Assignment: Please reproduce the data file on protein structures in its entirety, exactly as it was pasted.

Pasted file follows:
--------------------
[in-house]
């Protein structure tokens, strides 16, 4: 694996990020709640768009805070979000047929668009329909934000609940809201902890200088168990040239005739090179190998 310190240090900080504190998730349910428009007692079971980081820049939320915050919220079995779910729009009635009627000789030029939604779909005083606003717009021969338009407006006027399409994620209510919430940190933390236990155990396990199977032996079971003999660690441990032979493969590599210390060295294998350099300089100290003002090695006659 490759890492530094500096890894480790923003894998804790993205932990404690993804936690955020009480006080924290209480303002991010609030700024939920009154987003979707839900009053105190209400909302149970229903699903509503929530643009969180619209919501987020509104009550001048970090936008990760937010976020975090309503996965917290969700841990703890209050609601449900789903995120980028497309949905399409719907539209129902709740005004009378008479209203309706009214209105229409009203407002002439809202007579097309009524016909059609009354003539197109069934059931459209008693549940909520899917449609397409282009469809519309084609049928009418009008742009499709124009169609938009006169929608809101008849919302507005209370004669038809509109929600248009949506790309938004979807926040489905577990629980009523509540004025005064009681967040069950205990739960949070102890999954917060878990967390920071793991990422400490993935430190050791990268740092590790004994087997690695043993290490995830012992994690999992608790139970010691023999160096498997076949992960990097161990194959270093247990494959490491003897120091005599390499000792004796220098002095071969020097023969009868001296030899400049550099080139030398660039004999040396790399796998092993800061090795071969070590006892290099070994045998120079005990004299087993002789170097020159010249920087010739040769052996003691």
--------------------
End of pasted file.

[in-house]
């Protein structure tokens, strides 16, 4: 694996990020709640768009805070979000047929668009329909934000609940809201902890200088168990040239005739090179190998 310190240090900080504190998730349910428009007692079971980081820049939320915050919220079995779910729009009635009627000789030029939604779909005083606003717009021969338009407006006027399409994620209510919430940190933390236990155990396990199977032996079971003999660690441990032979493969590599210390060295294998350099300089100290003002090695006659 490759890492530094500096890894480790923003894998804790993205932990404690993804936690955020009480006080924290209480303002991010609030700024939920009154987003979707839900009053105190209400909302149970229903699903509503929530643009969180619209919501987020509104009550001048970090936008990760937010976020975090309503996965917290969700841990703890209050609601449900789903995120980028497309949905399409719907539209129902709740005004009378008479209203309706009214209105229409009203407002002439809202007579097309009524016909059609009354003539197109069934059931459209008693549940909520899917449609397409282009469809519309084609049928009418009008742009499709124009169609938009006169929608809101008849919302507005209370004669038809509109929600248009949506790309938004979807926040489905577990629980009523509540004025005064009681967040069950205990739960949070102890999954917060878990967390920071793991990422400490993935430190050791990268740092590790004994087997690695043993290490995830012992994690999992608790139970010691023999160096498997076949992960990097161990194959270093247990494959490491003897120091005599390499000792004796220098002095071969020097023969009868001296030899400049550099080139030398660039004999040396790399796998092993800061090795071969070590006892290099070994045998120079005990004299087993002789170097020159010249920087010739040769052996003691």